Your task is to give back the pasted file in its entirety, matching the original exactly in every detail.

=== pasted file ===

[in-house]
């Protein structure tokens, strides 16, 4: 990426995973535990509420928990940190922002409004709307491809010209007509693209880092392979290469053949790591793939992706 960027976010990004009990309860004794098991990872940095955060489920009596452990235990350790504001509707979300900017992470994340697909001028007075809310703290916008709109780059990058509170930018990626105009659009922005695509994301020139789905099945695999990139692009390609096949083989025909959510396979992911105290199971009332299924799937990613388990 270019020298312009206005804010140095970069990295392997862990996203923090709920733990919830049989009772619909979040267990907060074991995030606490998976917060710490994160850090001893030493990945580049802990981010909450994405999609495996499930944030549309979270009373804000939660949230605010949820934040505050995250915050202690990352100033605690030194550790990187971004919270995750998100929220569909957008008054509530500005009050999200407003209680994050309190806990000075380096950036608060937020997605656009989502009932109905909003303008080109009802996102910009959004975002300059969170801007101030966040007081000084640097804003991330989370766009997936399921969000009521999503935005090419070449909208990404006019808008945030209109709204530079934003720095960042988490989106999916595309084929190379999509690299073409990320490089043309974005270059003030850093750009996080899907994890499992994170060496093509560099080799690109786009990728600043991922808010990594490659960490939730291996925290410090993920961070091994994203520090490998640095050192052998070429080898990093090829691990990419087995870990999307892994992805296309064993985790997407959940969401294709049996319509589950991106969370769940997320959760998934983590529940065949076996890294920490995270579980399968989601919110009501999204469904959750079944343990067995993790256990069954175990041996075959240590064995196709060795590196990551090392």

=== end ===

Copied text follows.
[in-house]
């Protein structure tokens, strides 16, 4: 990426995973535990509420928990940190922002409004709307491809010209007509693209880092392979290469053949790591793939992706 960027976010990004009990309860004794098991990872940095955060489920009596452990235990350790504001509707979300900017992470994340697909001028007075809310703290916008709109780059990058509170930018990626105009659009922005695509994301020139789905099945695999990139692009390609096949083989025909959510396979992911105290199971009332299924799937990613388990 270019020298312009206005804010140095970069990295392997862990996203923090709920733990919830049989009772619909979040267990907060074991995030606490998976917060710490994160850090001893030493990945580049802990981010909450994405999609495996499930944030549309979270009373804000939660949230605010949820934040505050995250915050202690990352100033605690030194550790990187971004919270995750998100929220569909957008008054509530500005009050999200407003209680994050309190806990000075380096950036608060937020997605656009989502009932109905909003303008080109009802996102910009959004975002300059969170801007101030966040007081000084640097804003991330989370766009997936399921969000009521999503935005090419070449909208990404006019808008945030209109709204530079934003720095960042988490989106999916595309084929190379999509690299073409990320490089043309974005270059003030850093750009996080899907994890499992994170060496093509560099080799690109786009990728600043991922808010990594490659960490939730291996925290410090993920961070091994994203520090490998640095050192052998070429080898990093090829691990990419087995870990999307892994992805296309064993985790997407959940969401294709049996319509589950991106969370769940997320959760998934983590529940065949076996890294920490995270579980399968989601919110009501999204469904959750079944343990067995993790256990069954175990041996075959240590064995196709060795590196990551090392």